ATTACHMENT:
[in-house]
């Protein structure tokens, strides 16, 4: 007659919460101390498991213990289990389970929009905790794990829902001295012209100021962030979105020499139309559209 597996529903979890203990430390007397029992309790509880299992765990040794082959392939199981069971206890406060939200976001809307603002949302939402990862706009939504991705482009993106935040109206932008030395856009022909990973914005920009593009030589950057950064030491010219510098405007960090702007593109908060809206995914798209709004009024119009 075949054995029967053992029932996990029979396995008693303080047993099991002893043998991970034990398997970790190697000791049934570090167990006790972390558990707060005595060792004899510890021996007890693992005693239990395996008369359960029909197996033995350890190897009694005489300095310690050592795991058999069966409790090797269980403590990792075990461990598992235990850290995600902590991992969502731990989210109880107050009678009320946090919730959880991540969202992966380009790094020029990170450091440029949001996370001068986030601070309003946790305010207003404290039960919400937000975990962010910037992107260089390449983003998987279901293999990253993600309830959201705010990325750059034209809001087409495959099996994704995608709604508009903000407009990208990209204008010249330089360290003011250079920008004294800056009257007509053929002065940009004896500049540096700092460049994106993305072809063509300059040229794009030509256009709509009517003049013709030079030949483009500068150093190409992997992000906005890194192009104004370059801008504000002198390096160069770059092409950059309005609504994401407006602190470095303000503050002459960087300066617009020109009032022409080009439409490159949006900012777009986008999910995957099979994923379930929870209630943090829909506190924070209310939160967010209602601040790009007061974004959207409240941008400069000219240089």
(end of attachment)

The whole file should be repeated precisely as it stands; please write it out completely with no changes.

[in-house]
């Protein structure tokens, strides 16, 4: 007659919460101390498991213990289990389970929009905790794990829902001295012209100021962030979105020499139309559209 597996529903979890203990430390007397029992309790509880299992765990040794082959392939199981069971206890406060939200976001809307603002949302939402990862706009939504991705482009993106935040109206932008030395856009022909990973914005920009593009030589950057950064030491010219510098405007960090702007593109908060809206995914798209709004009024119009 075949054995029967053992029932996990029979396995008693303080047993099991002893043998991970034990398997970790190697000791049934570090167990006790972390558990707060005595060792004899510890021996007890693992005693239990395996008369359960029909197996033995350890190897009694005489300095310690050592795991058999069966409790090797269980403590990792075990461990598992235990850290995600902590991992969502731990989210109880107050009678009320946090919730959880991540969202992966380009790094020029990170450091440029949001996370001068986030601070309003946790305010207003404290039960919400937000975990962010910037992107260089390449983003998987279901293999990253993600309830959201705010990325750059034209809001087409495959099996994704995608709604508009903000407009990208990209204008010249330089360290003011250079920008004294800056009257007509053929002065940009004896500049540096700092460049994106993305072809063509300059040229794009030509256009709509009517003049013709030079030949483009500068150093190409992997992000906005890194192009104004370059801008504000002198390096160069770059092409950059309005609504994401407006602190470095303000503050002459960087300066617009020109009032022409080009439409490159949006900012777009986008999910995957099979994923379930929870209630943090829909506190924070209310939160967010209602601040790009007061974004959207409240941008400069000219240089």